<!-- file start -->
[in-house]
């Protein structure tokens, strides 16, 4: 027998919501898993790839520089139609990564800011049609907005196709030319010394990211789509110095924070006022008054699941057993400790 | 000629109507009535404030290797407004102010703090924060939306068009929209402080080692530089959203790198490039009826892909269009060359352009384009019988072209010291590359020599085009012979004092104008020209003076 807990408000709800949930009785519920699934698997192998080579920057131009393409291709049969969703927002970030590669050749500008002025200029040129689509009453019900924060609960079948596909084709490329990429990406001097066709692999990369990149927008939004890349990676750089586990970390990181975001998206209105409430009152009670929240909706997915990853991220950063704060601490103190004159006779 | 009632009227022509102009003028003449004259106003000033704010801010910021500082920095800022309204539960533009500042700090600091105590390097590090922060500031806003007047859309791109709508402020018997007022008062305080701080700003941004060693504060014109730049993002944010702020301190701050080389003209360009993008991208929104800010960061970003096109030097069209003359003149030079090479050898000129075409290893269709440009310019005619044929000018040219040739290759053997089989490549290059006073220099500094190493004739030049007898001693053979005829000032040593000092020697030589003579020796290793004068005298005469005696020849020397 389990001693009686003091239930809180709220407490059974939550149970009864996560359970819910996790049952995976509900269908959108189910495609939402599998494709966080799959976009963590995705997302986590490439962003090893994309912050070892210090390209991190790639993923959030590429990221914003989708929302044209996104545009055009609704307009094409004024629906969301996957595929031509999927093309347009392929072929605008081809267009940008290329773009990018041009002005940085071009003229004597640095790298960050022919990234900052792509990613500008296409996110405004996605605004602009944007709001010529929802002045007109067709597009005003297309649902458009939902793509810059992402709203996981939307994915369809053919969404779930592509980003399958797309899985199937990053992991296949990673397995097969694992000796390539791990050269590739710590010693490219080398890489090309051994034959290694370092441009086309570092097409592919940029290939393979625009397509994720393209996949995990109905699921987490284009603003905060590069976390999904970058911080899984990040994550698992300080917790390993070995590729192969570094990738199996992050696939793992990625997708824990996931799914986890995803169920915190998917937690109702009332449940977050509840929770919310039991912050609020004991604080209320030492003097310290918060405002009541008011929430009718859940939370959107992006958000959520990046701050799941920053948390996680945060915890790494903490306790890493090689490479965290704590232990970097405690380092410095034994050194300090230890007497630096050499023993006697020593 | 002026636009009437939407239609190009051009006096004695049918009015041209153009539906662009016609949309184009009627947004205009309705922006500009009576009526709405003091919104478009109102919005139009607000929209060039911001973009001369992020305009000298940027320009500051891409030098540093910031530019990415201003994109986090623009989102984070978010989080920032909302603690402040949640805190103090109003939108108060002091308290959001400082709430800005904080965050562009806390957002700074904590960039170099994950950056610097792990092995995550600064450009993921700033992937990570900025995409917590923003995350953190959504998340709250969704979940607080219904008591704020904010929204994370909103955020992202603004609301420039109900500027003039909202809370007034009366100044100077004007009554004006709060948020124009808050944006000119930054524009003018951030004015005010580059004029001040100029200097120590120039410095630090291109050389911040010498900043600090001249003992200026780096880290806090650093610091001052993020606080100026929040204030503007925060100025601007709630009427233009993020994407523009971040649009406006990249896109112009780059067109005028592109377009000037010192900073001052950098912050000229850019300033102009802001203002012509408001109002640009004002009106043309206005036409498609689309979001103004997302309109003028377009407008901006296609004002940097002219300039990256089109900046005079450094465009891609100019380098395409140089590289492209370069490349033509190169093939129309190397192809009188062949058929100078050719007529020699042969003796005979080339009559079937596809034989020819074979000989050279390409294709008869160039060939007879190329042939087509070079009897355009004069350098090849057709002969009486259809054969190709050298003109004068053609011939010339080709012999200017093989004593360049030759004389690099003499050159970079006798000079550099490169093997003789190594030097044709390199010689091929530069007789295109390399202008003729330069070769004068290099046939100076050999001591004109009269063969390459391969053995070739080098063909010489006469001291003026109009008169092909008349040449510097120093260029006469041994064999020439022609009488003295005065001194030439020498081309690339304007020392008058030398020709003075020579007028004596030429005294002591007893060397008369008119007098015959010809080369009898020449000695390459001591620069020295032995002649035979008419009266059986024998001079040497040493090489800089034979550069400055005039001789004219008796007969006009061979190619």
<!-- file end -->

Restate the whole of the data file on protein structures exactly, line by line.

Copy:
[in-house]
């Protein structure tokens, strides 16, 4: 027998919501898993790839520089139609990564800011049609907005196709030319010394990211789509110095924070006022008054699941057993400790 | 000629109507009535404030290797407004102010703090924060939306068009929209402080080692530089959203790198490039009826892909269009060359352009384009019988072209010291590359020599085009012979004092104008020209003076 807990408000709800949930009785519920699934698997192998080579920057131009393409291709049969969703927002970030590669050749500008002025200029040129689509009453019900924060609960079948596909084709490329990429990406001097066709692999990369990149927008939004890349990676750089586990970390990181975001998206209105409430009152009670929240909706997915990853991220950063704060601490103190004159006779 | 009632009227022509102009003028003449004259106003000033704010801010910021500082920095800022309204539960533009500042700090600091105590390097590090922060500031806003007047859309791109709508402020018997007022008062305080701080700003941004060693504060014109730049993002944010702020301190701050080389003209360009993008991208929104800010960061970003096109030097069209003359003149030079090479050898000129075409290893269709440009310019005619044929000018040219040739290759053997089989490549290059006073220099500094190493004739030049007898001693053979005829000032040593000092020697030589003579020796290793004068005298005469005696020849020397 389990001693009686003091239930809180709220407490059974939550149970009864996560359970819910996790049952995976509900269908959108189910495609939402599998494709966080799959976009963590995705997302986590490439962003090893994309912050070892210090390209991190790639993923959030590429990221914003989708929302044209996104545009055009609704307009094409004024629906969301996957595929031509999927093309347009392929072929605008081809267009940008290329773009990018041009002005940085071009003229004597640095790298960050022919990234900052792509990613500008296409996110405004996605605004602009944007709001010529929802002045007109067709597009005003297309649902458009939902793509810059992402709203996981939307994915369809053919969404779930592509980003399958797309899985199937990053992991296949990673397995097969694992000796390539791990050269590739710590010693490219080398890489090309051994034959290694370092441009086309570092097409592919940029290939393979625009397509994720393209996949995990109905699921987490284009603003905060590069976390999904970058911080899984990040994550698992300080917790390993070995590729192969570094990738199996992050696939793992990625997708824990996931799914986890995803169920915190998917937690109702009332449940977050509840929770919310039991912050609020004991604080209320030492003097310290918060405002009541008011929430009718859940939370959107992006958000959520990046701050799941920053948390996680945060915890790494903490306790890493090689490479965290704590232990970097405690380092410095034994050194300090230890007497630096050499023993006697020593 | 002026636009009437939407239609190009051009006096004695049918009015041209153009539906662009016609949309184009009627947004205009309705922006500009009576009526709405003091919104478009109102919005139009607000929209060039911001973009001369992020305009000298940027320009500051891409030098540093910031530019990415201003994109986090623009989102984070978010989080920032909302603690402040949640805190103090109003939108108060002091308290959001400082709430800005904080965050562009806390957002700074904590960039170099994950950056610097792990092995995550600064450009993921700033992937990570900025995409917590923003995350953190959504998340709250969704979940607080219904008591704020904010929204994370909103955020992202603004609301420039109900500027003039909202809370007034009366100044100077004007009554004006709060948020124009808050944006000119930054524009003018951030004015005010580059004029001040100029200097120590120039410095630090291109050389911040010498900043600090001249003992200026780096880290806090650093610091001052993020606080100026929040204030503007925060100025601007709630009427233009993020994407523009971040649009406006990249896109112009780059067109005028592109377009000037010192900073001052950098912050000229850019300033102009802001203002012509408001109002640009004002009106043309206005036409498609689309979001103004997302309109003028377009407008901006296609004002940097002219300039990256089109900046005079450094465009891609100019380098395409140089590289492209370069490349033509190169093939129309190397192809009188062949058929100078050719007529020699042969003796005979080339009559079937596809034989020819074979000989050279390409294709008869160039060939007879190329042939087509070079009897355009004069350098090849057709002969009486259809054969190709050298003109004068053609011939010339080709012999200017093989004593360049030759004389690099003499050159970079006798000079550099490169093997003789190594030097044709390199010689091929530069007789295109390399202008003729330069070769004068290099046939100076050999001591004109009269063969390459391969053995070739080098063909010489006469001291003026109009008169092909008349040449510097120093260029006469041994064999020439022609009488003295005065001194030439020498081309690339304007020392008058030398020709003075020579007028004596030429005294002591007893060397008369008119007098015959010809080369009898020449000695390459001591620069020295032995002649035979008419009266059986024998001079040497040493090489800089034979550069400055005039001789004219008796007969006009061979190619």